12 After Reading Administer Posttest Have students take Ongoing Assessment #14 on page 64 in the Comprehension Strategy Assessment Handbook (Grade 6). Synthesize Information: Reflect Have students review the web that they created at the beginning of the book. Discuss each item on the web. Ask: What new information did you learn? How would you change the information in the web? Tell students to change information in the web to reflect their new thinking. Tell students to think about what the things they learned imply about the civilization and the people of ancient Egypt. Ask: What conclusions can you draw from what you learned from the book? Write their responses on the board. (Possible answers: Egypt was a great and wealthy civilization; Egyptians had strong beliefs in their gods and in the afterlife.) Informal Assessment Tips 1. Score assessments and determine if more instruction is needed for this strategy. 2. Keep group assessments in a small-group reading folder. 3. Look closely at students responses. Ask yourself: Why has this student answered the question in this manner? For in-depth analysis, discuss responses with individual students. 4. Use posttests to document growth over time, for parent/teacher conferences, or for your own records Benchmark Education Company, LLC 11

13 Writing Workshop Teaching Tips: Process Writing Steps 1. Have students independently write a first draft using the cause-and-effect structure and include at least one embedded question. 2. After students complete their paragraphs, have them revise and edit with the help of a classroom buddy. 3. Conference with each student following the first revision and editing. 4. Have students make any additional changes and create a final copy of their paragraphs. 5. Finally, invite students to share their paragraphs with a group of other students. Model the Writing Process: Write a Paragraph of Purpose Remind students that throughout the book they have found evidence of the author s purpose. On chart paper or the board, create a chart like the one below, showing the author s purpose and the evidence for that purpose. Use the writing model to show how the information from the chart can be used to write a paragraph that shows the author s purpose. Have students think of a topic about ancient Egypt to write about. Or have them use their answers to the questions in the Synthesize Information activity as the basis for a paragraph showing the author s purpose. Encourage them to organize information in a chart similar to the one shown. Have students write a paragraph about their topic. Remind students that as they write they should include evidence to support their purpose. Informal Assessment Tips 1. Observe students as they participate in the group writing project. Identify those who might need additional assistance during the writing process. Jot down notes in your journal. 2. During conferences, keep notes on each student s writing behaviors. Ask yourself: What evidence do I have to support the conclusion that this student is writing well or poorly? What can I do about it? 3. For struggling students, practice writing sentences that support the author s purpose; then move to short paragraphs. Purpose To entertain To inform The Story of Osiris Evidence The story of the murder of Osiris and how his wife returns him to life The information that Egyptians believed their pharaohs became part of Osiris after death Benchmark Education Company, LLC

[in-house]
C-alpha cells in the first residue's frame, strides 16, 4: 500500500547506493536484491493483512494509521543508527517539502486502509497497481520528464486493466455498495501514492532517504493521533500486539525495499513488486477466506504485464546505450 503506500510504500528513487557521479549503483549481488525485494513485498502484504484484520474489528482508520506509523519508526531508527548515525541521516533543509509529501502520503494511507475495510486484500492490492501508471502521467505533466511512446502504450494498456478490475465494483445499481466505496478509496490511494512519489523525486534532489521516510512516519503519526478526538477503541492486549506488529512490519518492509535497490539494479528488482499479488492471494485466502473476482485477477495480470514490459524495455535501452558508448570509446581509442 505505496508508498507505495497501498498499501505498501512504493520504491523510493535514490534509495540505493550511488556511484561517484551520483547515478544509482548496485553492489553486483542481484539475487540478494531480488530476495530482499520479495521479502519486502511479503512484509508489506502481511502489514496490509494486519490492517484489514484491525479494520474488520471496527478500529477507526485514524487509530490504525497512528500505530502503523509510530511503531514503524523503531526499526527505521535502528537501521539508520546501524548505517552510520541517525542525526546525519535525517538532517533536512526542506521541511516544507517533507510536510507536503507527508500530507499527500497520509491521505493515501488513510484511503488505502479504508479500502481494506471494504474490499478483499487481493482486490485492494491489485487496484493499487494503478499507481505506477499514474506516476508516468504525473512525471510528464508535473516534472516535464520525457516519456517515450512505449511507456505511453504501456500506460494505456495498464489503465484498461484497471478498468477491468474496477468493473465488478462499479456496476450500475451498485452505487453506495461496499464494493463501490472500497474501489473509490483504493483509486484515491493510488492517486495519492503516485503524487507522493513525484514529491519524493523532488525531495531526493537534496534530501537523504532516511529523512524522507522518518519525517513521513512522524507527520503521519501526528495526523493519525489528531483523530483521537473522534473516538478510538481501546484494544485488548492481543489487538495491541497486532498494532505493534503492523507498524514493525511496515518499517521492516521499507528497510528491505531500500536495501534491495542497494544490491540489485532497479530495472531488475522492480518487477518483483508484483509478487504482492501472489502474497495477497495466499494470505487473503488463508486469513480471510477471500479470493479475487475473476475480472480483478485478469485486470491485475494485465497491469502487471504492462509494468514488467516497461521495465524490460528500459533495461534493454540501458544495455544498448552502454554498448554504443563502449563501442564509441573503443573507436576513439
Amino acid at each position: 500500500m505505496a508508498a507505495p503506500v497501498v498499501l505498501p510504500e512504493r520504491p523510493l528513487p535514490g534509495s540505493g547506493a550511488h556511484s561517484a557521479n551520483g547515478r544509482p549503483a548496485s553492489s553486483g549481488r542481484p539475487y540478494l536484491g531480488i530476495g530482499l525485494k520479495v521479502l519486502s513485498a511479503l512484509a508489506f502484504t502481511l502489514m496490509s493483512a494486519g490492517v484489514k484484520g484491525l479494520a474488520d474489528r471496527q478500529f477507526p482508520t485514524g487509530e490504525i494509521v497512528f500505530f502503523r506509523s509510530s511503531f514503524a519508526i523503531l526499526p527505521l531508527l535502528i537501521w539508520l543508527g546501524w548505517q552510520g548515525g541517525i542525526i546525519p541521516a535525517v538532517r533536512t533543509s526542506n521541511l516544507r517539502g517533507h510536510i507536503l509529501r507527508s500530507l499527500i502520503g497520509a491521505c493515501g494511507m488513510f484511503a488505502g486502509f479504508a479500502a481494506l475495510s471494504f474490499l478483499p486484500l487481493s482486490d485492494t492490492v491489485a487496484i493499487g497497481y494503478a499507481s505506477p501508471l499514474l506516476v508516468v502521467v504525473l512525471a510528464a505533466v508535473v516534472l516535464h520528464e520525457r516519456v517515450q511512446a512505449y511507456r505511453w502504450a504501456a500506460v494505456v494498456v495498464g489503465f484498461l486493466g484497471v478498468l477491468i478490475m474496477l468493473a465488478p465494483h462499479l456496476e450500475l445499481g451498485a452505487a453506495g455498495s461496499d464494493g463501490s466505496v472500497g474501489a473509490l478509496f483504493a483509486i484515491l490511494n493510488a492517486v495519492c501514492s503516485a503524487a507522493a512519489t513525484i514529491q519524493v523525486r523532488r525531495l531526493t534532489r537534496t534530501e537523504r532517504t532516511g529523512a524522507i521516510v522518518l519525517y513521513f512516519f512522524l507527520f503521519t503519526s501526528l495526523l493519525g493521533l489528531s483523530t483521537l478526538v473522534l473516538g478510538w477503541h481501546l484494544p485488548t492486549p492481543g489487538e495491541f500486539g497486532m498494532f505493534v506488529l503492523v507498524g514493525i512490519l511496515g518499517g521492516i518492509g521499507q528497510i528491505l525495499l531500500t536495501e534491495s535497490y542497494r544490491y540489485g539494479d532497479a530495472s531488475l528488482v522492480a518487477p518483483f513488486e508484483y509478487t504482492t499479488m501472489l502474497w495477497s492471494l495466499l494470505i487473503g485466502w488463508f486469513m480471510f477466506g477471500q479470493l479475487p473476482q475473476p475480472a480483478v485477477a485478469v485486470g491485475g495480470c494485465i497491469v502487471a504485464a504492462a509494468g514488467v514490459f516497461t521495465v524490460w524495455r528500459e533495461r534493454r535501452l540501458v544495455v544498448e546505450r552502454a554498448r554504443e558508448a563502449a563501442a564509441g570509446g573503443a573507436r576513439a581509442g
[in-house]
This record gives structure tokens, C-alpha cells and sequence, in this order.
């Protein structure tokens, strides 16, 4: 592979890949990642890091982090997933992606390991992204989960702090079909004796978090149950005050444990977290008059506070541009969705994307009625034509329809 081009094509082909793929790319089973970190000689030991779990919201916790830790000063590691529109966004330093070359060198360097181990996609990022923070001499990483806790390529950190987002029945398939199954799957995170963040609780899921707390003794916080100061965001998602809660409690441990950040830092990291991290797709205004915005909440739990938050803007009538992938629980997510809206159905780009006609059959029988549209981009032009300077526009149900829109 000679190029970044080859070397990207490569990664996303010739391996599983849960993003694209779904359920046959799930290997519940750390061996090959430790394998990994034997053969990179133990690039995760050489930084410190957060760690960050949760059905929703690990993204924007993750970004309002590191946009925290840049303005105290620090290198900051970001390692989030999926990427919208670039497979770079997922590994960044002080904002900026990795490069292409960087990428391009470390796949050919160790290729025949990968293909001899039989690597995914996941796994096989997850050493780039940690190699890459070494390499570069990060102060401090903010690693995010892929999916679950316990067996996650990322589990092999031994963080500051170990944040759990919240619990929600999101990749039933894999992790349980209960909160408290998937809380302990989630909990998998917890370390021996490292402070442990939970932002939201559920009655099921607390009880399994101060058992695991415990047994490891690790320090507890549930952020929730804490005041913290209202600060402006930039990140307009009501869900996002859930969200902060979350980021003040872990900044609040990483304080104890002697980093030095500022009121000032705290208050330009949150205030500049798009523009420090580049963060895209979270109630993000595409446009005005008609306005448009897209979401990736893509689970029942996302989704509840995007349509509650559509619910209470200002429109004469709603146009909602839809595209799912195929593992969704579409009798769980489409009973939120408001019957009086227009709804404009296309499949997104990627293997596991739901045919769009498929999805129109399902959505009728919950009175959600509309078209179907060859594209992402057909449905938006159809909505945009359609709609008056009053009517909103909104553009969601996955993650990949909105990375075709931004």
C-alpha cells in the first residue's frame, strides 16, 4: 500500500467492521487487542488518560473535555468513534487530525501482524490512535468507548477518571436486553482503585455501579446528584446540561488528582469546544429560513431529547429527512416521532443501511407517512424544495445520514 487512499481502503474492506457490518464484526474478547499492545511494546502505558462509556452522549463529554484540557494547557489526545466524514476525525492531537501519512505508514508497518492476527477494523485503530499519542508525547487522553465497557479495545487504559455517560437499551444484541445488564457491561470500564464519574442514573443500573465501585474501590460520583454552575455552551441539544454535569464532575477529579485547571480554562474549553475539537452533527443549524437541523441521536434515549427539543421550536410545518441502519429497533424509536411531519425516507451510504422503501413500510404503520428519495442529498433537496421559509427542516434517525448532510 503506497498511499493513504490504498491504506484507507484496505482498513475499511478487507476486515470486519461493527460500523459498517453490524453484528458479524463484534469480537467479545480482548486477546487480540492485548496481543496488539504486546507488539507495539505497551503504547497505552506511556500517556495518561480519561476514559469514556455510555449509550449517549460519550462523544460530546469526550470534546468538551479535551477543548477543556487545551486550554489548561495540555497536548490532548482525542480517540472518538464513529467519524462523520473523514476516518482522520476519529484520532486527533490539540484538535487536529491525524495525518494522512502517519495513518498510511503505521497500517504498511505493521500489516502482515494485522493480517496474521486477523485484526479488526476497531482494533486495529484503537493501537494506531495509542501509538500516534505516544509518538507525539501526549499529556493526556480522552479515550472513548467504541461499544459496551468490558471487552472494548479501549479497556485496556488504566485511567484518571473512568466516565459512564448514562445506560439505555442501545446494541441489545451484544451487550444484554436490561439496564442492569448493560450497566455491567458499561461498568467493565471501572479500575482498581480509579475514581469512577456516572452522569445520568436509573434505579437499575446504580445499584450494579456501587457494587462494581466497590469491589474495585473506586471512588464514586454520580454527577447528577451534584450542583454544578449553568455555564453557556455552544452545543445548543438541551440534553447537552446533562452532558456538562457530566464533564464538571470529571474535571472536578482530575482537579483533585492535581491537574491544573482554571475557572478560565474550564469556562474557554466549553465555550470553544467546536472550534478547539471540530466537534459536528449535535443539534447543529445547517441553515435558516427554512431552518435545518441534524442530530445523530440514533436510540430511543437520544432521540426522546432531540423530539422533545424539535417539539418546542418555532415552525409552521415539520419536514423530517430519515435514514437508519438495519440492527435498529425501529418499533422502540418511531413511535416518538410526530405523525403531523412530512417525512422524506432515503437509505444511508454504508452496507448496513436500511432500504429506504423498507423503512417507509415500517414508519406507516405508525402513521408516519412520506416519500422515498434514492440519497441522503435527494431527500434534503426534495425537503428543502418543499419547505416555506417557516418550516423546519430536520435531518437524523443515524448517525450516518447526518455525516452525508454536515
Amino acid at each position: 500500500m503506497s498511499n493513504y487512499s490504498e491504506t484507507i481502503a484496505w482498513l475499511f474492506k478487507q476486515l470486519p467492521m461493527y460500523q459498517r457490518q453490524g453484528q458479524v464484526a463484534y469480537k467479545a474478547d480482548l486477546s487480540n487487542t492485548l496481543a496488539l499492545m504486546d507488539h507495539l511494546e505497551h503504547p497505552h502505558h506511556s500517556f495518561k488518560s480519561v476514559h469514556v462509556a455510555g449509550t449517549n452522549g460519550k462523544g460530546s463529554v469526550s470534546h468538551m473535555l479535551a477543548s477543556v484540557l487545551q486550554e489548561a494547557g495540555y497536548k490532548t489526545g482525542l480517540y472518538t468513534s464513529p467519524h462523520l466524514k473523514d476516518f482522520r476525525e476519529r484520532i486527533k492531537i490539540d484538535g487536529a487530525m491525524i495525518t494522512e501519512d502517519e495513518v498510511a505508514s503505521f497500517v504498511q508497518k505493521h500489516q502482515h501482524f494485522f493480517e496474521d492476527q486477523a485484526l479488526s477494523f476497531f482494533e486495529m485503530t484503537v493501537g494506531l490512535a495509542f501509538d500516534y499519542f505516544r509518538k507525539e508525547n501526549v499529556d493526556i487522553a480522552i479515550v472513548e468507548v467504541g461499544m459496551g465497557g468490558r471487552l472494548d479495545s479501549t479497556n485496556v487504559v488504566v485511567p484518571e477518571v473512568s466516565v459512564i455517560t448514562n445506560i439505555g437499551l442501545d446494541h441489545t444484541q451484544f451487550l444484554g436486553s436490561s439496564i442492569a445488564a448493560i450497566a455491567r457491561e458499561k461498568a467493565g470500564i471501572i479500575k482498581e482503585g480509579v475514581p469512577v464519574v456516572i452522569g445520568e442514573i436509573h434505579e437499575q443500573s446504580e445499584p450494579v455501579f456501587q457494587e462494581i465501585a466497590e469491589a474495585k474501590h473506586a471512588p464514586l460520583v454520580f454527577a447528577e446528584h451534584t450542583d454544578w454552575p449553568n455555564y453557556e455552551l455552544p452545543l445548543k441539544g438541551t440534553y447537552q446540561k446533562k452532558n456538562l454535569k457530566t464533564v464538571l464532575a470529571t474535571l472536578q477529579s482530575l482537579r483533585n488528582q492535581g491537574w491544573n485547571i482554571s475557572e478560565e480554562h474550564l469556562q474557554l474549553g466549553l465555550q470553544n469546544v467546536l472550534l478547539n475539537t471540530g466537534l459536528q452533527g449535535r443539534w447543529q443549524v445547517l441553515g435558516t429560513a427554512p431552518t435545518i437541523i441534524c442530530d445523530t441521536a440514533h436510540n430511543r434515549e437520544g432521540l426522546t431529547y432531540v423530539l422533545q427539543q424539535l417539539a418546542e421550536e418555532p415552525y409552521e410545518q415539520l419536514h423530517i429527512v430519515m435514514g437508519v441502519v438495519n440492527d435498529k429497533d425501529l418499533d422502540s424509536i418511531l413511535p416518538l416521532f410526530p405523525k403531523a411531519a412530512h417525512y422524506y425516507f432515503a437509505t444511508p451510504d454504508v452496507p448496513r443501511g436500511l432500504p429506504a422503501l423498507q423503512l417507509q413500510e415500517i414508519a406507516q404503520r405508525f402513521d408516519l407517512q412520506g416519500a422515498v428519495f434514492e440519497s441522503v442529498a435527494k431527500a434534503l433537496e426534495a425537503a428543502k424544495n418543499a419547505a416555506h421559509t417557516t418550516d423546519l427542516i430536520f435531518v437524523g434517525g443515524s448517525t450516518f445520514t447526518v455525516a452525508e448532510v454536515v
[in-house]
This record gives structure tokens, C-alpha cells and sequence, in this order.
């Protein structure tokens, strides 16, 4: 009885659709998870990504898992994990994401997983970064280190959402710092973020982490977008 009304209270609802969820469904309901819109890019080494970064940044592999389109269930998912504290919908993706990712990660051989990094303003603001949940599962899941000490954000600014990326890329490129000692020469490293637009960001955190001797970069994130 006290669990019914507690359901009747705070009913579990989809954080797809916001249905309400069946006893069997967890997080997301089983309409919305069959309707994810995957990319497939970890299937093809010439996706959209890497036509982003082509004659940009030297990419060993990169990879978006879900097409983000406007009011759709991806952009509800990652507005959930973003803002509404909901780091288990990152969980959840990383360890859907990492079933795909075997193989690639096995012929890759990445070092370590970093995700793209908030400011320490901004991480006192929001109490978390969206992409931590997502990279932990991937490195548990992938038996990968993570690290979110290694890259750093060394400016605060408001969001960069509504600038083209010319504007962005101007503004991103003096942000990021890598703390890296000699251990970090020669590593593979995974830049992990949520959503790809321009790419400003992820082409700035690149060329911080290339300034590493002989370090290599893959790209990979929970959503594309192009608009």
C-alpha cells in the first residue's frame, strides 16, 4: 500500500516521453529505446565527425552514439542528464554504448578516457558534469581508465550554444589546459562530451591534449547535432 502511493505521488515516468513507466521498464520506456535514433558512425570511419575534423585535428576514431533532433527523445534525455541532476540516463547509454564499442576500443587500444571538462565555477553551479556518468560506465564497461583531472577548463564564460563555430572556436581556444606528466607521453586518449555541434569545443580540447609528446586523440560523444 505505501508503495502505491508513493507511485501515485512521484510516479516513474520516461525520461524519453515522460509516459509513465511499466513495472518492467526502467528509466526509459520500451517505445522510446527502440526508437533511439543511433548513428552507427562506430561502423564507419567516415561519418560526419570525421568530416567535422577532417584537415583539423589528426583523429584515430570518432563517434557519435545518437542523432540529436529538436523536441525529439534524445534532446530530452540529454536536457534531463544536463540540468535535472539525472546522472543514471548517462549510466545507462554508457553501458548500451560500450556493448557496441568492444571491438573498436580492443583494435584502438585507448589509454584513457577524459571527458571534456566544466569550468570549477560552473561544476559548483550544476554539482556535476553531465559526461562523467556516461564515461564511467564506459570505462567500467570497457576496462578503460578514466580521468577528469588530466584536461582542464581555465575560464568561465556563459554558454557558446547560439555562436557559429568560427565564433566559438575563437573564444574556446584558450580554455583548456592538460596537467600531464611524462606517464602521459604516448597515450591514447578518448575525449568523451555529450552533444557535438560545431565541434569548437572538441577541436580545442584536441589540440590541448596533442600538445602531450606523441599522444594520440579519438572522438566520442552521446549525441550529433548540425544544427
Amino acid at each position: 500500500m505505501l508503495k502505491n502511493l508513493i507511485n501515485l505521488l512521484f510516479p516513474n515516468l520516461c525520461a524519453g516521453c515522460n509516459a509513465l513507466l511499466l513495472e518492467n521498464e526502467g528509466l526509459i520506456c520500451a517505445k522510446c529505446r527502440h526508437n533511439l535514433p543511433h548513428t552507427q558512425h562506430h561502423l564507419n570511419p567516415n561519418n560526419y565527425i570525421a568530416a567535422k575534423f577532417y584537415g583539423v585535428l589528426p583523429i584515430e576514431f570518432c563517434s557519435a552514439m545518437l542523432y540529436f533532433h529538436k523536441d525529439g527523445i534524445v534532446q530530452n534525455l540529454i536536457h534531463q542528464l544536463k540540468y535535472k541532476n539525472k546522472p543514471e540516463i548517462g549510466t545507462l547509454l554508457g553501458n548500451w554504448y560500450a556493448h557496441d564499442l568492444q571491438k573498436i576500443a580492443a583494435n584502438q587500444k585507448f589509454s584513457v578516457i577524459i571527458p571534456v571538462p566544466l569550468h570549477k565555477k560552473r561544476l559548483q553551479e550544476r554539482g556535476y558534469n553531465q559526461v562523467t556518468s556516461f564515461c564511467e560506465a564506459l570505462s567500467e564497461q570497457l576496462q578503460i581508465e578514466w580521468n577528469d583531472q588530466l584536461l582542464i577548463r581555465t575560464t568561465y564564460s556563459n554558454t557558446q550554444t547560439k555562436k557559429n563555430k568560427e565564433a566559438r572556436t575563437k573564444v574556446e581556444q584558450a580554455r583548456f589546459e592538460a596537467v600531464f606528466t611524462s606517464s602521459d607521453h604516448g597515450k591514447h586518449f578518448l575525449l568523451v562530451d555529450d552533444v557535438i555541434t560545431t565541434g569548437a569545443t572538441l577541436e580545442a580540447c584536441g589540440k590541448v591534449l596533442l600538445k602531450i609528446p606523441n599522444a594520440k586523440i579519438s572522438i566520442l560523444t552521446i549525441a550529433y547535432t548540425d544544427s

14 Writing Model The Story of Osiris Egyptian myth tells the story of how Osiris became god of the underworld. Osiris was married to the goddess Isis, and they were king and queen of Egypt. Seth, who was god of the desert, was jealous of Osiris. Seth killed Osiris, cut his body into pieces, put the pieces in a box, and put the box in the Nile River. The grief-stricken Isis searched and searched for her husband s remains. When she finally found the box, she put the body back together. Osiris came back to life. Because he had died and been brought back to life, he became the god of the underworld. Ancient Egyptians believed that when the pharaoh died, he became part of Osiris, the god who had died and come back to life Benchmark Education Company, LLC

15 Name Date Identify Author s Purpose Page Number Author s Purpose Evidence Benchmark Education Company, LLC

16 Name Date Use Synonyms to Determine Word Meaning Directions: The following passage has four sets of synonyms. For each pair, write the synonym that you are familiar with in the left-hand column of the graphic organizer. Write the synonym that is unfamiliar in the middle column. Then write the meaning of the unfamiliar synonym in the right-hand column. Egypt s pharaoh had many important duties. Even though his vizier, or assistant, helped him in his work, he had many responsibilities. As supreme ruler, he governed by royal decree, or order. He was the preserver, or keeper, of the natural order of the gods. He was responsible for dispensing, or granting, justice to his subjects. Familiar Unfamiliar Meaning of Unfamiliar Synonym Synonym Synonym 2011 Benchmark Education Company, LLC